Best Practices for Software Agreement Negotiation

VELN advises businesses not to miss easy opportunities to improve their positions under agreements with software providers. Almost any software agreement can be improved simply by requesting changes, and important software agreements certainly should be improved to avert unnecessary risk. This white paper outlines methods for managing smooth negotiations and arriving at better results.

Never Assume the Agreement is Not Negotiable

Most software providers will insist on using their standard agreement. Often, that is not an undesirable starting point because standard agreements are typically tailored to the provider’s products and services. The provider’s insistence on their “paper,” however, is not typically accompanied by an outright refusal to negotiate its terms. All but vendors of commoditized software are open to negotiations and have lawyers and contract managers on hand to speedily negotiate changes.

Focus on Key Provisions

By far, the parties’ focus should be on key provisions that allocate risk and establish service level expectations; i.e., representations and warranties, limitations of liability, insurance requirements, indemnification obligations, intellectual property rights and data security requirements. Together, these provisions establish performance requirements and define the allocation and magnitude of liability resulting from performance failures. They effectively serve in the same manner as an insurance policy. For example, the provider may warrant that their system will not expose the customer’s system to viruses; yet, without negotiation, the provider’s liability for a failure resulting in damage to the customer may be capped at a very low level. In this example, therefore, the customer has an insurance policy without much coverage.

Beware of What Constitutes the "Entire Agreement"

Many software companies’ standard agreements include hyperlinks to additional terms that are made a part of the parties’ agreement. Often, the additional terms are critically important, even though their presence online may lead one to believe that they are unimportant and not intended for negotiation. They, too, should be reviewed and negotiated; and in our experience they, too, are often highly negotiable.

Consider Implications to Your Business

The key provisions of a software agreement relate to unfortunate real-world circumstances, like service outages, data leaks and cyber-attacks. Therefore, context regarding the likelihood of events and resulting consequences is helpful with respect to negotiating the key provisions. Here are some examples:

  • What is the probability of service failure, and how badly will one impact your business? If there is a high probability of serious impact, then the customer will need protections in the form of service level requirements and warranties that trigger prompt corrective actions.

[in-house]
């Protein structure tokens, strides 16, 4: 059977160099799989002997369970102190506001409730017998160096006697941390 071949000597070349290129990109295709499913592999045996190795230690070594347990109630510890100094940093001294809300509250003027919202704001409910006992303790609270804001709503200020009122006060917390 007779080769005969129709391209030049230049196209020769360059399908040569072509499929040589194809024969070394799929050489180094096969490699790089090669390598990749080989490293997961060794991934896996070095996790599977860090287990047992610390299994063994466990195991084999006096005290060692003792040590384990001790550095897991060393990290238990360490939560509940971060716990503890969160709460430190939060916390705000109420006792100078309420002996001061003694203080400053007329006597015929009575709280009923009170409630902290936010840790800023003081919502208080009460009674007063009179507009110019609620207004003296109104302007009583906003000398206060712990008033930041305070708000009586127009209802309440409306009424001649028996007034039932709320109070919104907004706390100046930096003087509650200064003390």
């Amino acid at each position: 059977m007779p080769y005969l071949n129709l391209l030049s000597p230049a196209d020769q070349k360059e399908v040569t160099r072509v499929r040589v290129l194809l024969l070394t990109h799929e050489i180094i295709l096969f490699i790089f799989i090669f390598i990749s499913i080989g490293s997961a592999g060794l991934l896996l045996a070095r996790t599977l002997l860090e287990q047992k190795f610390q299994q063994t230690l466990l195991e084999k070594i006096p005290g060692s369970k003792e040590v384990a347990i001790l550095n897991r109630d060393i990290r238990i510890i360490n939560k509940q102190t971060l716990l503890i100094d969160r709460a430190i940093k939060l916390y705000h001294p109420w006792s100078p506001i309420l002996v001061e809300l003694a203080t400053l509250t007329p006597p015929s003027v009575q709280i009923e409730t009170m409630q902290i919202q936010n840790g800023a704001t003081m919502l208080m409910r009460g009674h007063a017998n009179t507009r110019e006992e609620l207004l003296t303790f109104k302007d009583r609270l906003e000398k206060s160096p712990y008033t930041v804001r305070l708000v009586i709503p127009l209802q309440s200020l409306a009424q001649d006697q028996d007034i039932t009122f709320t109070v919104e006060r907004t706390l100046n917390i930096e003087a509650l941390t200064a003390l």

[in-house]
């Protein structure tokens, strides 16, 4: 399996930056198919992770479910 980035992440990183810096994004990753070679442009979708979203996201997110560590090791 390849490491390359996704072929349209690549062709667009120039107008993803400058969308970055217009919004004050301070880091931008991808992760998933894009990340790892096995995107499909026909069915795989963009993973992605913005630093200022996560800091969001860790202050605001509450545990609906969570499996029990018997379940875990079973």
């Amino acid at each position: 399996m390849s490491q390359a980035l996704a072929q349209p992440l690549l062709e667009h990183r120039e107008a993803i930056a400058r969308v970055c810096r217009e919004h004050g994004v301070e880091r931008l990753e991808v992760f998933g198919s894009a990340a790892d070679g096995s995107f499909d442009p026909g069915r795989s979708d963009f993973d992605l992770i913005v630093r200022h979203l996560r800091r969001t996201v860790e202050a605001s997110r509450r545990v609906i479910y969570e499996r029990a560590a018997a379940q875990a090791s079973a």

• What data will the provider have access to? Personally identifiable information? Sensitive trade secrets? Sensitive corporate documents? The prospect of information like this being shared with a software provider calls for assurances that security systems will be deployed by the provider and that they have cyber-security insurance coverage.

Start by Opening Lines of Communication

Clarity regarding each party’s positions on a software agreement’s most important issues should be established early in the negotiating process. The bulk of negotiations will likely involve the key provisions. When the major issues within those provisions are smoked out in an early dialog, then the parties’ will already be within striking distance of finalizing the agreement. This is a better approach than protracting negotiations without prioritizing the key provisions, especially if the parties’ only communications are emails with revised drafts that set demands without explanation. That approach can create frustration and intransigence on both sides of the table.

Deploy Your Strategy

In negotiating software agreements, the customer has to either respond with positions that would optimally protect it; or it can respond with middle ground proposals. VELN generally recommends the former strategy to determine the provider’s flexibility with respect to key provisions. Software providers’ lawyers and contract managers typically know which provisions they will accept and which they will reject. So, why not take an assertive early position?

An exception arises when the provider’s paper is fairly balanced with respect to the key provisions. This is seen among sophisticated software providers that choose expediency over negotiating and, on the whole, arrive at results within the same range as would otherwise be the case. Given a fairly balanced agreement, the provider will be less easily compelled to move from its positions, so working within the middle ground established by the provider makes sense.

VELN is a contemporary legal services enterprise. We are exclusively focused on handling clients’ commercial contracts, business transactions and business disputes in an excellent manner at a single, matchless rate of $250 per hour. Our lead attorneys are seasoned contract architects and negotiators who have practiced at major law firms and in the upper echelon of business. Their specialty sectors are biotechnology, pharmaceuticals, technology, manufacturing, automotive, advanced mobility, construction, telecommunications and others.